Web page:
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Middlebrow Ticket to Paradise Coasts on Stars' Charisma | Movie/TV

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I can’t help but think Ticket to Paradise exists because George Clooney would rather die than do another comic-book movie.

Anybody who knows Clooney’s history knows he had such a horrible time stepping into that tight-ass rubber suit as the Caped Crusader in 1997’s notoriously campy batman & robin that he made it his life’s work never to do bullshit like that again. Unfortunately, these days, Hollywood primarily makes bullshit like that. (Hell, there’s another DC movie out this weekend.) And since multiplexes are now filled with tentpole films, franchise installments and other IP-resuscitating sure things, it looks like the only movie an aging A-lister like Clooney can do is a silly comedy that isn’t too embarrassing.

In ParadiseClooney once again teams up with longtime on-screen partner Julia Roberts (who also hasn’t done any comic-book movies, but has said she wouldn’t mind doing one) in what seems like a more dignified, less shitty version of that long-forgotten, Bette Midler-Dennis Farina comedy That Old Feeling. Just like in that film, Clooney and Roberts are bickering exes who attend the wedding of their only daughter (Kaitlyn Dever). Considering that this: 1. is a movie about a wedding, and 2. Julia Roberts is in it, you know she’s screw things up. Roberts’ and Clooney’s characters put the zingers on pause and form a united front, secretly conspiring to prevent their daughter from marrying a sweet, studly, successful seaweed farmer (Maxime Bouttier) and making what they believe is the biggest mistake of her life.

There’s not a lot of heavy lifting in this one, either behind or in front of the camera. With most of the movie set in Bali (though it was shot in Australia), nearly everyone involved treats it like the lightweight vacation it so resembles. During their characters’ mission, Clooney and Roberts (who also serve as executive producers) both engage in mild, slapsticky bits that aren’t so much hilarious as they are peculiar to watch. (Whenever they’ve gotten the chance to be funny in the past, Clooney and Roberts were more witty than physical.)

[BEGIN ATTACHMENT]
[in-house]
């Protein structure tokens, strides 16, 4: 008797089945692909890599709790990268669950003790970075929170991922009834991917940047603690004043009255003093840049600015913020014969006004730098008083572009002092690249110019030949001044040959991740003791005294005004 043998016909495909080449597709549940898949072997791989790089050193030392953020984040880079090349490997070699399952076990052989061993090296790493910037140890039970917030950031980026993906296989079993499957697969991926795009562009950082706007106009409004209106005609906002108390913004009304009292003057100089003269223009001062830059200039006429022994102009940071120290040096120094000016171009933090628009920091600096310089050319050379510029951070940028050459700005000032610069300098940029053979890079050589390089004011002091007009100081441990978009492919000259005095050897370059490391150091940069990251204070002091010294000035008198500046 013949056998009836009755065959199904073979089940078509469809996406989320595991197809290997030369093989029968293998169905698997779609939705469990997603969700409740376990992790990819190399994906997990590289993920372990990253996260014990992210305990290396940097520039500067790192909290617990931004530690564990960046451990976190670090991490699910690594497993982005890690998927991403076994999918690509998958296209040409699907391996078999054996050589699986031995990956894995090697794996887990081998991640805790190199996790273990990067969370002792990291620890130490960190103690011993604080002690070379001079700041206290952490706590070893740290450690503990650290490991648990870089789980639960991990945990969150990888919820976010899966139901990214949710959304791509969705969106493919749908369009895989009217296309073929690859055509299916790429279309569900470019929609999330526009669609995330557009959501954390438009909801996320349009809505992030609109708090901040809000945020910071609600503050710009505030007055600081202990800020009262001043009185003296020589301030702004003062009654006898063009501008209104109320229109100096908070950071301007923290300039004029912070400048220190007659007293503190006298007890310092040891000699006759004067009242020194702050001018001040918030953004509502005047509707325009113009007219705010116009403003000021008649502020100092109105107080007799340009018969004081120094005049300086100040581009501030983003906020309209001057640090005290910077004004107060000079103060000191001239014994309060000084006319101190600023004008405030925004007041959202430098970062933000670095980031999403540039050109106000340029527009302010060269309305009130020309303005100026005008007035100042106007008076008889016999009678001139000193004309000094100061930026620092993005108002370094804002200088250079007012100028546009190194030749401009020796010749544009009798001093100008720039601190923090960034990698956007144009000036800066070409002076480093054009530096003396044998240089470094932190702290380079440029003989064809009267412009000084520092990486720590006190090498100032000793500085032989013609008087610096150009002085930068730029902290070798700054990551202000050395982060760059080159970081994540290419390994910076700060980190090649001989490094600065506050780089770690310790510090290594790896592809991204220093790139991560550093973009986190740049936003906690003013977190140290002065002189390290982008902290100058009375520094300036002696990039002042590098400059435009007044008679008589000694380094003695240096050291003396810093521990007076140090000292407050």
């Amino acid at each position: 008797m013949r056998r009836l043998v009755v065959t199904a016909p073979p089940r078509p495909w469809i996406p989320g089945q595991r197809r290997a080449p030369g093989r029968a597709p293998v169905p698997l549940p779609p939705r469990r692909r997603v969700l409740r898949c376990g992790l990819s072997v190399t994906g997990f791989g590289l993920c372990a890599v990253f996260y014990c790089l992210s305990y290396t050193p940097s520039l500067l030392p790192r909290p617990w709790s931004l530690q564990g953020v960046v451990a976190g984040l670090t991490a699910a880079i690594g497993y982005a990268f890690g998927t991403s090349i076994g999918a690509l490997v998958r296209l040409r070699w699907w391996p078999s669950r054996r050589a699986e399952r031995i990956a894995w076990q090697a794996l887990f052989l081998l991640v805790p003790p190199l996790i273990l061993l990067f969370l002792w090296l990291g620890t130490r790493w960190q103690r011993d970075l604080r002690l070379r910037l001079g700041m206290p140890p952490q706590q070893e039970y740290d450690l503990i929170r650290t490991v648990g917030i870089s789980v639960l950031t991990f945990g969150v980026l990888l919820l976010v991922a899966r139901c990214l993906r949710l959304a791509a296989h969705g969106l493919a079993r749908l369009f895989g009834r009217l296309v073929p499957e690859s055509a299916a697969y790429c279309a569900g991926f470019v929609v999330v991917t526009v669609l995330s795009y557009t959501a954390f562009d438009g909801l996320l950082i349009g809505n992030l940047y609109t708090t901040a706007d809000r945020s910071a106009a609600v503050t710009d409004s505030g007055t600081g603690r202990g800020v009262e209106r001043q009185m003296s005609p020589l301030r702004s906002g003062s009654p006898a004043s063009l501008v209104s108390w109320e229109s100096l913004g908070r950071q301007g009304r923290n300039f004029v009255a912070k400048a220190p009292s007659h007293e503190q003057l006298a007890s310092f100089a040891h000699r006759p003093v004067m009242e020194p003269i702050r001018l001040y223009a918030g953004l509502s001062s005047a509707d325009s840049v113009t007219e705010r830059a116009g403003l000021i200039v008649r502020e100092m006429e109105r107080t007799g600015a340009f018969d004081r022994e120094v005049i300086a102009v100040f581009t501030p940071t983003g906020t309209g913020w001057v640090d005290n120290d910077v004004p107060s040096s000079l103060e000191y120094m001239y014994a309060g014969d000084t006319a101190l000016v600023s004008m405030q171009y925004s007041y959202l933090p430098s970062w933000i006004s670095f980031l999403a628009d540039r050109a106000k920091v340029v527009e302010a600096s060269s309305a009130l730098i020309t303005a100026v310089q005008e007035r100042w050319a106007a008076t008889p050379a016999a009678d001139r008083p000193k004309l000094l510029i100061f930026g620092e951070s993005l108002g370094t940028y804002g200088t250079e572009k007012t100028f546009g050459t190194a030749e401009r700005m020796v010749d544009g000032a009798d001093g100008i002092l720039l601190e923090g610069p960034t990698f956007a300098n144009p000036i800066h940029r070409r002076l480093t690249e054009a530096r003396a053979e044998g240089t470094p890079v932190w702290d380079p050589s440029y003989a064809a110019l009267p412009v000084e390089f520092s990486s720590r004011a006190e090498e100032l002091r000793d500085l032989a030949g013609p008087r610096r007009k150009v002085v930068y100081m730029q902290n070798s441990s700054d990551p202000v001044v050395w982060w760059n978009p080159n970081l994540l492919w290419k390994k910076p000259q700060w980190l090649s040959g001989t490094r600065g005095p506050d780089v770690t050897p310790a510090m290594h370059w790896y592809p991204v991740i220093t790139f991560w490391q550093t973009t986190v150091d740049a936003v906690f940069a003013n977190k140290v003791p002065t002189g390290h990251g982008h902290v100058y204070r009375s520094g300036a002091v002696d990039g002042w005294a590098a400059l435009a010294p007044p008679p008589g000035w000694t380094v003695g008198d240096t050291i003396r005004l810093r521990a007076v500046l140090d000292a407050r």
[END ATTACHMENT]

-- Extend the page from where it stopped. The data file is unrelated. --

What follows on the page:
Co-writer/director Ol Parker (Mamma Mia! Here We Go Again) gives us a toothless but sincere screwballer here that does come to a sensible (albeit predictable) conclusion at the end. The cast also elevates the material by playing their rom-com archetypes like flawed, sympathetic humans, and that includes Carrie Fisher offspring Billie Lourd as the daughter’s boozy/floozy gal pal — the kind of character who would usually end up in bed with one of the male characters (there’s a late-night scene with her and Clooney where I thought for sure that would happen) and Emily in Paris co-star Lucas Bravo as Roberts’ French himbo boyfriend.

If this came out 20 years ago, I would’ve been surprised (maybe even disappointed) at the sight of two of the biggest movie stars in the world slumming it in a lazy but likable comedy. Unfortunately, it’s 2022, and movie stars from that era are either doing prestige TV shows or comic-book movies, usually playing the villain. (The MCU is literate with performances by Oscar winners who come in, blow everyone off the screen as the resident Big Bad, and leave to pick up their check.) If screen legends like Clooney and Roberts wanna do something that doesn’t involve superheroes or streaming platforms, I guess middlebrow movies like Ticket to Paradise are gonna have to do.